Yes.

And that's what brought us the mess of direct screen addressing, user I/O, mangling with interrupts, and so on. These things made life hard for any proper OS to offer compatibility with DOS programs—at least until CPUs got fast enough to just emulate everything.

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The 8086 has no programmer-visible supervisor/user model in the instruction set architecture.

However, it exposes a lot of state information through its pins, such as pins S0, S1 and S2 that interface to a bus controller (like the Intel 8288).

The S0, S1 and S2 pins indicate what kind of access the 8086 is making: code, data, I/O and so on. Together with the address pins, you can get an idea of what the CPU is doing: in what area of memory is it executing code and what it's trying to access.

It seems very promising, therefore, that a supervisor/user-like protection scheme is possible if we control the board design. We could design a piece of hardware (to augment or replace the bus controller) which decodes the processor state from the S1-S2 pins, address pins and perhaps others, and acts as a gatekeeper to the external bus, preventing accesses to certain areas by unprivileged code. That piece of hardware could itself be programmable in various ways, and only by kernel code. It could be told to reveal certain address ranges, or close off access. It could deliver an external interrupt to the processor if it attempts an illegal access.

  • Yeah, you could theoretically do it, but if you're going to spend the money and effort, why not buy a CPU that already has it? The 68000 (or better, the 68010) was certainly contemporary to the 8086, and had a supervisor mode. – DrSheldon Jul 27 at 3:27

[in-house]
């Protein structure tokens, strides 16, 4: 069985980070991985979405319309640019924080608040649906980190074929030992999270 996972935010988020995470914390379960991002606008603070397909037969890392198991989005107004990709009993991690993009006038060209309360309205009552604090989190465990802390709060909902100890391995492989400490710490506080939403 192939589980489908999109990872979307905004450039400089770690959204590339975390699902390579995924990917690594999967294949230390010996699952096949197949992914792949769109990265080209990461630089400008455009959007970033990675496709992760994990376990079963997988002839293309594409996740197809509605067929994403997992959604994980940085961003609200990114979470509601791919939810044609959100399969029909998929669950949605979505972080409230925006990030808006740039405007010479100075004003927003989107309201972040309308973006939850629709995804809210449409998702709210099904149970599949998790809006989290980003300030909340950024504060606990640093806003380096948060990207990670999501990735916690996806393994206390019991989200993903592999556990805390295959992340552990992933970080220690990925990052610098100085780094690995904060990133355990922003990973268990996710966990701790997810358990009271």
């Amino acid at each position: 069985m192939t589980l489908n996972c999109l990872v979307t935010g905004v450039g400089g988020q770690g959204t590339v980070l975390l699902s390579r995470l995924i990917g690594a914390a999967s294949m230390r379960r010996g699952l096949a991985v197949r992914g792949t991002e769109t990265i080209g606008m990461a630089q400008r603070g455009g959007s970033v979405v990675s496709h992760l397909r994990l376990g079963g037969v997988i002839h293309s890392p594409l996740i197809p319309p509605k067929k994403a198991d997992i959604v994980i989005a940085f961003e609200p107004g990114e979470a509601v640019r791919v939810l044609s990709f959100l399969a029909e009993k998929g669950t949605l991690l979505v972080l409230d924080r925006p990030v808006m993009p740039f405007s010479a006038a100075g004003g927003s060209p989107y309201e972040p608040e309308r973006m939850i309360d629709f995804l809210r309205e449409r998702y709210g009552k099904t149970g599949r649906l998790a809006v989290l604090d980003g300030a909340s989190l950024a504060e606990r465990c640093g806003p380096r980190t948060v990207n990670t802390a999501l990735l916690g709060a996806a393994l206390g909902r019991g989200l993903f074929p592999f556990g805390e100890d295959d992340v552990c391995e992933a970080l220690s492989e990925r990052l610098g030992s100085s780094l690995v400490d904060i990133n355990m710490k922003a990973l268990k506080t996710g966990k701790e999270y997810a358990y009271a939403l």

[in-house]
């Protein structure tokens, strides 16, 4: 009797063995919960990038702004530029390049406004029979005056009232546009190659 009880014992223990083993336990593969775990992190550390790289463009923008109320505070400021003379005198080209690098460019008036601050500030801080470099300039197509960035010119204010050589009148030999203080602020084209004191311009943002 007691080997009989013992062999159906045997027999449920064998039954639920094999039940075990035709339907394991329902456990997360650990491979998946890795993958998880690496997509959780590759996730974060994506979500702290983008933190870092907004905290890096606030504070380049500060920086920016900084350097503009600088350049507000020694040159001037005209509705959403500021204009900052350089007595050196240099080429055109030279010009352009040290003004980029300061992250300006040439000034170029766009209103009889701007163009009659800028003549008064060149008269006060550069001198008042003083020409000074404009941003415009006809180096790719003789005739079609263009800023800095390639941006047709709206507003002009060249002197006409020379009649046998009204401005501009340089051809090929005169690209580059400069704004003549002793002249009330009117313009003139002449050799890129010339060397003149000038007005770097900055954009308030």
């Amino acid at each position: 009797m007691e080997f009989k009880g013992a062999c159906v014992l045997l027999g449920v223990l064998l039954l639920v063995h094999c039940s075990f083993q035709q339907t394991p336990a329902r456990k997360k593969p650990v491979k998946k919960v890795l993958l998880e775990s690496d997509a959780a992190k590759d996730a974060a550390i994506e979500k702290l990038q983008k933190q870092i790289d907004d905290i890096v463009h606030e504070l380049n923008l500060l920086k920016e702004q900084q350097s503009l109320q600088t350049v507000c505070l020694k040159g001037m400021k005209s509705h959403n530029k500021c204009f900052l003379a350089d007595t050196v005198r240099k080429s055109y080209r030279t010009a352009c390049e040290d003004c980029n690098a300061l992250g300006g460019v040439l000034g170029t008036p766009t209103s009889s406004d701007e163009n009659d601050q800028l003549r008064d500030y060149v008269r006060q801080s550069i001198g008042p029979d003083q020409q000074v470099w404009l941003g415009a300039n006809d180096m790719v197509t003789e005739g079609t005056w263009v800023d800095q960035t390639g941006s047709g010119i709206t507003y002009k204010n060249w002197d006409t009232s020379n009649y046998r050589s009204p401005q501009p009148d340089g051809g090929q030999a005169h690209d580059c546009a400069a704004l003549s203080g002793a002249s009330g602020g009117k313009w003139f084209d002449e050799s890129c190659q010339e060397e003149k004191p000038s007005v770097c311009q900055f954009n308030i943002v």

• @Kaz We had something similar on our Z80-based POS terminals - an attempt to write to certain address ranges would trigger a reset, thus preventing the code corruption and eliminating the need to reload the software each time you hit a bug. – tum_ Jul 27 at 7:36
  • @DrSheldon It could not only be done, it has been done. Like with some Multibus CPU boards for Unix. – Raffzahn Jul 27 at 8:04
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    @DrSheldon If you're going to do anything today, you get an ARM Cortex M3 or whatever. :) The purpose of this answer is to reveal that there are external interfaces on the 8086 device which can make security zoning possible, not to argue that it's economic. – Kaz Jul 27 at 16:54
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    @Kaz: Who said anything about using an 8086 today? – DrSheldon Jul 27 at 19:19
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No, the original 8086 only has real mode, which is maintained in all later x86 CPUs. In this mode, memory is only accessible using physical addresses, although it's still not exactly a flat address space because of segmentation.

  • In real mode, segment registers are just used directly as segment bases (linear = (seg << 4) + offset), not as indices into a table (GDT / LDT) of segment base/limit. So a program can always figure out the linear address of a seg:off pair. Like you say, real mode isn't even trying to do any abstraction, but programs and the OS can agree on how they will use segments. – Peter Cordes Jul 28 at 21:59